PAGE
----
GITAM, Department of Engineering Physics
First Law of Thermodynamics
The first law of thermodynamics is the application of the conservation of energy principle to heat and thermodynamic processes:
The first law makes use of the key concepts of internal energy, heat, and system work. It is used extensively in the discussion of heat engines.
It is typical for chemistry texts to write the first law as DU=Q+W. It is the same law, of course - the thermodynamic expression of the conservation of energy principle. It is just that W is defined as the work done on the system instead of work done by the system. In the context of physics, the common scenario is one of adding heat to a volume of gas and using the expansion of that gas to do work, as in the pushing down of a piston in an internal combustion engine. In the context of chemical reactions and process, it may be more common to deal with situations where work is done on the system rather than by it.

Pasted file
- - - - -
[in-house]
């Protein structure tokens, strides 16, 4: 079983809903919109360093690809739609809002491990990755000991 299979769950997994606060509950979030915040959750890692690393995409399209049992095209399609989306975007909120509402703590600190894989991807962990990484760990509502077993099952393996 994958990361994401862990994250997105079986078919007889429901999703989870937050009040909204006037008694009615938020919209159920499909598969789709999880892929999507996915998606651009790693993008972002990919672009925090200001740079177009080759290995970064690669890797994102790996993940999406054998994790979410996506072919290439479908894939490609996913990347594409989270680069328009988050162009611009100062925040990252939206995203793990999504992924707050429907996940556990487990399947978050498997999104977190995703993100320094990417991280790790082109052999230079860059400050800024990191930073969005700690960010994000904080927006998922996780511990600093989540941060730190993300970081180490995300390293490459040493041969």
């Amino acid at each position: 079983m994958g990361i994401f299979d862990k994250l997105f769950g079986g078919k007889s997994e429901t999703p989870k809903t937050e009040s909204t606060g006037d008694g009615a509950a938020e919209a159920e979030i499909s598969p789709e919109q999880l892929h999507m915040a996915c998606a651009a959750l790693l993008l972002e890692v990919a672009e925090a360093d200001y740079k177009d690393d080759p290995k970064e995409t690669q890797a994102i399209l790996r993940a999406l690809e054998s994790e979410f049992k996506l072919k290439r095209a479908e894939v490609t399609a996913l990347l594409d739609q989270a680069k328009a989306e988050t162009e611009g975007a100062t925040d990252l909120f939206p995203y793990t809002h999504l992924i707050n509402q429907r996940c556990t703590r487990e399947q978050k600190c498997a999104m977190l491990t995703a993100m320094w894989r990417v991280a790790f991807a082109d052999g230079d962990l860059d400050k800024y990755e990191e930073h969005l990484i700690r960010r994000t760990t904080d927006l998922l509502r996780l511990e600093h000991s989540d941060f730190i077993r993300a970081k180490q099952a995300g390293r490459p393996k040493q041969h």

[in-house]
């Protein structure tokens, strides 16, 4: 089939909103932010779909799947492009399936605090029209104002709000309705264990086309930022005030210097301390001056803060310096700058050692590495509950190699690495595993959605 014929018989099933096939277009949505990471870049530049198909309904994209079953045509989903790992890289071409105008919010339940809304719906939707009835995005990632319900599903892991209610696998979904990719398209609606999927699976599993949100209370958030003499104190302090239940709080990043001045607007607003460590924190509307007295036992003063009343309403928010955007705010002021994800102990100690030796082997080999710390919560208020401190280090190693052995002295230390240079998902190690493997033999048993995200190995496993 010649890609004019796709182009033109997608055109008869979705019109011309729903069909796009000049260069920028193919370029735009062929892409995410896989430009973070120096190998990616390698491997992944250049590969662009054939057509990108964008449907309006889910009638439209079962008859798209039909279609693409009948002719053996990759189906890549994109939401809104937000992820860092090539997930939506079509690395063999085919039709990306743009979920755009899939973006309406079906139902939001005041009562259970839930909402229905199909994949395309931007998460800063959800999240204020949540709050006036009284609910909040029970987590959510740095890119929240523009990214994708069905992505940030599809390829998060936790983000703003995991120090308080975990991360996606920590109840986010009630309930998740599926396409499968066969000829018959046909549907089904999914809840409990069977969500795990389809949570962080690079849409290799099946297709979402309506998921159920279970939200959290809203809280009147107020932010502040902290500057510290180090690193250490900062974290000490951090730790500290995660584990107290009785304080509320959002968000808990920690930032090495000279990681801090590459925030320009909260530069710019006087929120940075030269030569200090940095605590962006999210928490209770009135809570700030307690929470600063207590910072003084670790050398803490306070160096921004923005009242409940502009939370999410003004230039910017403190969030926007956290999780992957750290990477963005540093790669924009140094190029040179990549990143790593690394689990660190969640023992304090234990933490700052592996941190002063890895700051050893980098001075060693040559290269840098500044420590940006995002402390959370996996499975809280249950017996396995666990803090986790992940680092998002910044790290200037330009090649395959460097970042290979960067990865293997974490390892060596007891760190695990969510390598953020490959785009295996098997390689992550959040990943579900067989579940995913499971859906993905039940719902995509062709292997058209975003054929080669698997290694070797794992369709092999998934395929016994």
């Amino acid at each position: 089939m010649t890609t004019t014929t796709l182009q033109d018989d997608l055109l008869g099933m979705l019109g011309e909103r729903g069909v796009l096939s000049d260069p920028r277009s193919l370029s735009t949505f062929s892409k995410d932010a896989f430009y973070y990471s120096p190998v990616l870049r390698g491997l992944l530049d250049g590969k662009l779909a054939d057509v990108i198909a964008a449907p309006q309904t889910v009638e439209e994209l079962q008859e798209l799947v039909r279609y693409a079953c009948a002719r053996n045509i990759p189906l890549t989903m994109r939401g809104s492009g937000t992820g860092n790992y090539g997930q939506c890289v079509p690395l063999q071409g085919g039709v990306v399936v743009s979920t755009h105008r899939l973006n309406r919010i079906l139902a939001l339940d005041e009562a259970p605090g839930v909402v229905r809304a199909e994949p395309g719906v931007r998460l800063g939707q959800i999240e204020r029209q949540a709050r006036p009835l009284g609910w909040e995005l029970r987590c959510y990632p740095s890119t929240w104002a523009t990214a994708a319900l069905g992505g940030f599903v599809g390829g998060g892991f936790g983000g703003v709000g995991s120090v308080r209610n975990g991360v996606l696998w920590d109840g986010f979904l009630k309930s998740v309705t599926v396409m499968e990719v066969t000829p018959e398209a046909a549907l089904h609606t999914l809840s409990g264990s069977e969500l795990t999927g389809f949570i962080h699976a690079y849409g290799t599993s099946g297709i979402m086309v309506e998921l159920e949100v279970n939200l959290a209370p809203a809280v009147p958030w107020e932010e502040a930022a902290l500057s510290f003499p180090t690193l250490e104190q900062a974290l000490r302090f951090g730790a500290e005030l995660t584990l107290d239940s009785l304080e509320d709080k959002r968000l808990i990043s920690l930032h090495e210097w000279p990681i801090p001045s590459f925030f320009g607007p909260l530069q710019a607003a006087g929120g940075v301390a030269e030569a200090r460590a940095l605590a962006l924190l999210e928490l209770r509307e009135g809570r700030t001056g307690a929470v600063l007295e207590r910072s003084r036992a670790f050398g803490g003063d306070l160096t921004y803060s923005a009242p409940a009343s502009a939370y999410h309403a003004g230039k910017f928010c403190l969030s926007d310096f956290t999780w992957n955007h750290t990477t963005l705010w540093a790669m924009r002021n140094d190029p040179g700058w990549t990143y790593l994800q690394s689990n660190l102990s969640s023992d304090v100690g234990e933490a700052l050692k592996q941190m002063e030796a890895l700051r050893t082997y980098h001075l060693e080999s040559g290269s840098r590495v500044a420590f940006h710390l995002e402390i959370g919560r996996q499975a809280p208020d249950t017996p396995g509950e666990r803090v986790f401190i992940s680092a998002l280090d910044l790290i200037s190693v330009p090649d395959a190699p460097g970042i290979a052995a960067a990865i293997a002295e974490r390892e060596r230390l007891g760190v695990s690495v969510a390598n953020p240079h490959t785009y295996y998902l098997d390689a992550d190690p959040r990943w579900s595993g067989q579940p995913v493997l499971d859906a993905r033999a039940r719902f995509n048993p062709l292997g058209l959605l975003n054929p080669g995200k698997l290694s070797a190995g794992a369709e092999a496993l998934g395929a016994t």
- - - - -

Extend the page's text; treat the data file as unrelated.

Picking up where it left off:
When work is done by a thermodynamic system, it is usually a gas that is doing the work. The work done by a gas at constant pressure is:
For non-constant pressure, the work can be visualized as the area under the pressure-volume curve which represents the process taking place. The more general expression for work done is:
Work done by a system decreases the internal energy of the system, as indicated in the First Law of Thermodynamics. System work is a major focus in the discussion of heat engines.